10. Surviving Sepsis Campaign: Association between Performance Metrics and Outcomes in a 7.5-Year Study.

Levy MM, et al. Crit Care Med. 2014 Oct 1. [Epub ahead of print]

PURPOSE: To determine the association between compliance with the Surviving Sepsis Campaign (SSC) performance bundles and mortality.

DESIGN: Compliance with the SSC performance bundles, which are based on the 2004 SSC guidelines, was measured in 29,470 subjects entered into the SSC database from January 1, 2005, through June 30, 2012. Compliance was defined as evidence that all bundle elements were achieved.

SETTING: Two hundred eighteen community, academic, and tertiary care hospitals in the United States, South America, and Europe.

PATIENTS: Patients from the emergency department, medical and surgical wards, and ICU who met diagnosis criteria for severe sepsis and septic shock.

METHODS: A multifaceted, collaborative change intervention aimed at facilitating adoption of the SSC resuscitation and management bundles was introduced. Compliance with the SSC bundles and associated mortality rate was the primary outcome variable.

RESULTS: Overall lower mortality was observed in high (29.0%) versus low (38.6%) resuscitation bundle compliance sites (p less than 0.001) and between high (33.4%) and low (32.3%) management bundle compliance sites (p = 0.039). Hospital mortality rates dropped 0.7% per site for every three months (quarter) of participation (p less than 0.001). Hospital and intensive care unit length of stay decreased 4% (95% CI: 1% - 7%; p = 0.012) for every 10% increase in site compliance with the resuscitation bundle.

CONCLUSIONS: This analysis demonstrates that increased compliance with sepsis performance bundles was associated with a 25% relative risk reduction in mortality rate. Every 10% increase in compliance and additional quarter of participation in the SSC initiative was associated with a significant decrease in the odds ratio for hospital mortality. These results demonstrate that performance metrics can drive change in clinical behavior, improve quality of care, and may decrease mortality in patients with severe sepsis and septic shock.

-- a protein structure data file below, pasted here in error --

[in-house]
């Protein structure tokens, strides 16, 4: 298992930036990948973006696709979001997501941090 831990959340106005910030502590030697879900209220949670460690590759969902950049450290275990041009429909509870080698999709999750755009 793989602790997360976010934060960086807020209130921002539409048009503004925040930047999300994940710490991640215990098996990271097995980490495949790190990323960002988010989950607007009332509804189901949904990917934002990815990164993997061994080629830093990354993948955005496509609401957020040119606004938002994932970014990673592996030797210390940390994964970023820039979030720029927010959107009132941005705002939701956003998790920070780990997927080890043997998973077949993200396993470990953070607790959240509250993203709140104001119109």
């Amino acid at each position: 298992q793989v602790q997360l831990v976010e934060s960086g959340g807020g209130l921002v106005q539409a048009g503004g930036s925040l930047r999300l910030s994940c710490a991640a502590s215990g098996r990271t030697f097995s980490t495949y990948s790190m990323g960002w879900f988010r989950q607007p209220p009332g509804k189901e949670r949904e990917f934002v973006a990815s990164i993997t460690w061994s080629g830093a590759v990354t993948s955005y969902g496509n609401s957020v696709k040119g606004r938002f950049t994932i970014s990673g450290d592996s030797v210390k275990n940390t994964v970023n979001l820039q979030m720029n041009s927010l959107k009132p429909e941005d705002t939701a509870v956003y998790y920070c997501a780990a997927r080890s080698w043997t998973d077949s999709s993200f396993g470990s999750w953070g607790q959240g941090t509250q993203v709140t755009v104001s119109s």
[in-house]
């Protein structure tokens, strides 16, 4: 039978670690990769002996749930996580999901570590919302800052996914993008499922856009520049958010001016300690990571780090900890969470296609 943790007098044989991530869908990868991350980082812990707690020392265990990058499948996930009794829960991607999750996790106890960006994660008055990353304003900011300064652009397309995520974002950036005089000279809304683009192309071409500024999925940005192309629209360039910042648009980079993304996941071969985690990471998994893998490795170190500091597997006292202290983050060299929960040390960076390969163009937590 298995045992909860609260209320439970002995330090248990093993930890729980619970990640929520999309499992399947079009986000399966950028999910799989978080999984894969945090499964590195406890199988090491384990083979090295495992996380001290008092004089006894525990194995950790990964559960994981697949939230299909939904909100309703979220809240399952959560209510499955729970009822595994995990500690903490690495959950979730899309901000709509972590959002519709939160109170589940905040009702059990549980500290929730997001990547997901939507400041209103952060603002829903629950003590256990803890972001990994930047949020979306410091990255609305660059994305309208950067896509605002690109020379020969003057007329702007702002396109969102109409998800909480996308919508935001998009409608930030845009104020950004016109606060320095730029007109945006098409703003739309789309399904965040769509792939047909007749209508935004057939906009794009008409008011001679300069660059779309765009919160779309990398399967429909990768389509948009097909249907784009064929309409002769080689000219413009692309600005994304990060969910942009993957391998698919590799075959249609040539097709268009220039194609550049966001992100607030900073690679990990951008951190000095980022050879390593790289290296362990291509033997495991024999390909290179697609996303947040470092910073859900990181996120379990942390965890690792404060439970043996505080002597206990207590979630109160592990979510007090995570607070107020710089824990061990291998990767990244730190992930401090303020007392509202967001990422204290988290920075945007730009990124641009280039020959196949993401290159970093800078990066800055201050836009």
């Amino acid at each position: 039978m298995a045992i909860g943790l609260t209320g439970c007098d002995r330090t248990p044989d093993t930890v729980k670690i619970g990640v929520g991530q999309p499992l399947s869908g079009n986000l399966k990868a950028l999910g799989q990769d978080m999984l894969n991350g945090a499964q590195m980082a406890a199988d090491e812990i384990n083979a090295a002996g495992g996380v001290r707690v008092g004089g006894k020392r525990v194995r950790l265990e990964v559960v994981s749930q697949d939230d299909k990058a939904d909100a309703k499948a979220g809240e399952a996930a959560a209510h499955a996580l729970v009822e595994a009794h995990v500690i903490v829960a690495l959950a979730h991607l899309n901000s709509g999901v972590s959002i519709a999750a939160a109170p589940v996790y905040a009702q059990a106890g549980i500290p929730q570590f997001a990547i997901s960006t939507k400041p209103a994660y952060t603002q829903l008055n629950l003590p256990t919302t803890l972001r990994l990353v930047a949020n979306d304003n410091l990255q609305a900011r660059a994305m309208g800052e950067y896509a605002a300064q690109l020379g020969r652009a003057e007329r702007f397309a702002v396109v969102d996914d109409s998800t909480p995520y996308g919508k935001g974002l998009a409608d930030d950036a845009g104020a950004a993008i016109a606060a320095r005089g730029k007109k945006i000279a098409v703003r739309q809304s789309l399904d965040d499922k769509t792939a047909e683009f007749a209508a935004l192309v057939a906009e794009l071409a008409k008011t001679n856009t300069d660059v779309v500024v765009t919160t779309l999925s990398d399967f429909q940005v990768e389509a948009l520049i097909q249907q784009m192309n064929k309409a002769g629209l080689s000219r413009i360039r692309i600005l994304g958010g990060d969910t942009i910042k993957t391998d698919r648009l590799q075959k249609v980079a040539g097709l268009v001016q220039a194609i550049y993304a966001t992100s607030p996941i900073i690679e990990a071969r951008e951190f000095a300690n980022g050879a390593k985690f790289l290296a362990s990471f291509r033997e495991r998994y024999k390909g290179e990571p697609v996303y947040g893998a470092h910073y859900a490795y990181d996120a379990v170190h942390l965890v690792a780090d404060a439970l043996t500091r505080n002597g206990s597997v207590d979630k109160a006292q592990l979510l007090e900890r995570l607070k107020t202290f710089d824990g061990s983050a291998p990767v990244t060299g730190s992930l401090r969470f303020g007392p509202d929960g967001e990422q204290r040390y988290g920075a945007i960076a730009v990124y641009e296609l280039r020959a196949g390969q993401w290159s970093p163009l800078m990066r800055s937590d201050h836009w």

11. Images in Clinical Practice

Hypoglossal Nerve Palsy during Meningococcal Meningitis

Evolving Infarction in the Anterior Circulation

Catastrophic Gastroduodenal Pneumatosis

Old Man with Groin Bruising

Acute Neck Infection

Tracheoesophageal Fistula in a Newborn

12. Who gets post-concussion syndrome? An ED-based prospective analysis

Ganti L, et al. Internat J Emerg Med 2014;7:31

Background: The objective of this study was to determine who gets post-concussion syndrome (PCS) after mild traumatic brain injury or head injury.

Methods: Patients presented within an hour of mild traumatic brain injury (mTBI). Written informed consent was obtained from all patients, who then provided detailed answers to surveys at the time of injury as well as at 1 week and 1 month follow-up. Statistical analyses were performed using JMP 11.0 for the Macintosh.

Results: The cohort consisted of 412 patients, 49% women and 51% men with a median age of 44, IQR 26 to 60, and range 18 to 102 years. Patients presented to the ED within an hour of their head injury (mean 35 min, std dev 21 min) and enrolled upon arrival. The most commonly reported symptoms of PCS at first follow-up were headache (27%), trouble falling asleep (18%), fatigue (17%), difficulty remembering (16%), and dizziness (16%). Furthermore, only 61% of the cohort was driving at 1 week follow-up, compared to 100% prior to the injury.

Linear regression analysis revealed the consumption of alcohol prior to head injury, the mechanism of head injury being a result of motor vehicle collision (MVC) or fall, and the presence of a post-injury headache to be significantly associated with developing PCS at 1 week follow-up, while the occurrence of a seizure post-injury or having an alteration in consciousness post-injury was significantly associated with developing PCS at 1 month follow-up. On multivariate regression analysis, the presence of a headache post-injury was the most robust predictor, retaining statistical significance even after controlling for age, gender, and presence of loss of consciousness (LOC), alteration of consciousness (AOC), post-traumatic amnesia (PTA), seizure, or vomiting.

Conclusions: The results of this prospective study suggest that headache right after the head injury, an alteration of consciousness after the head injury, and alcohol consumption prior to the head injury are significant predictors of developing PCS, which occurs with equal frequency in men and women. Early identification of those who are at risk of developing PCS would diminish the burden of the injury and could potentially reduce the number of missed work and school days.

13. Patients in Cardiac Arrest Report Conscious Awareness

Nearly 40% of 140 cardiac arrest survivors claimed memories from when they were in cardiac arrest.

Parnia S, et al. AWARE-AWAreness during REsuscitation-A prospective study.
Resuscitation 2014 Oct 6 [Epub ahead of print].

BACKGROUND: Cardiac arrest (CA) survivors experience cognitive deficits including post-traumatic stress disorder (PTSD). It is unclear whether these are related to cognitive/mental experiences and awareness during CPR. Despite anecdotal reports the broad range of cognitive/mental experiences and awareness associated with CPR has not been systematically studied.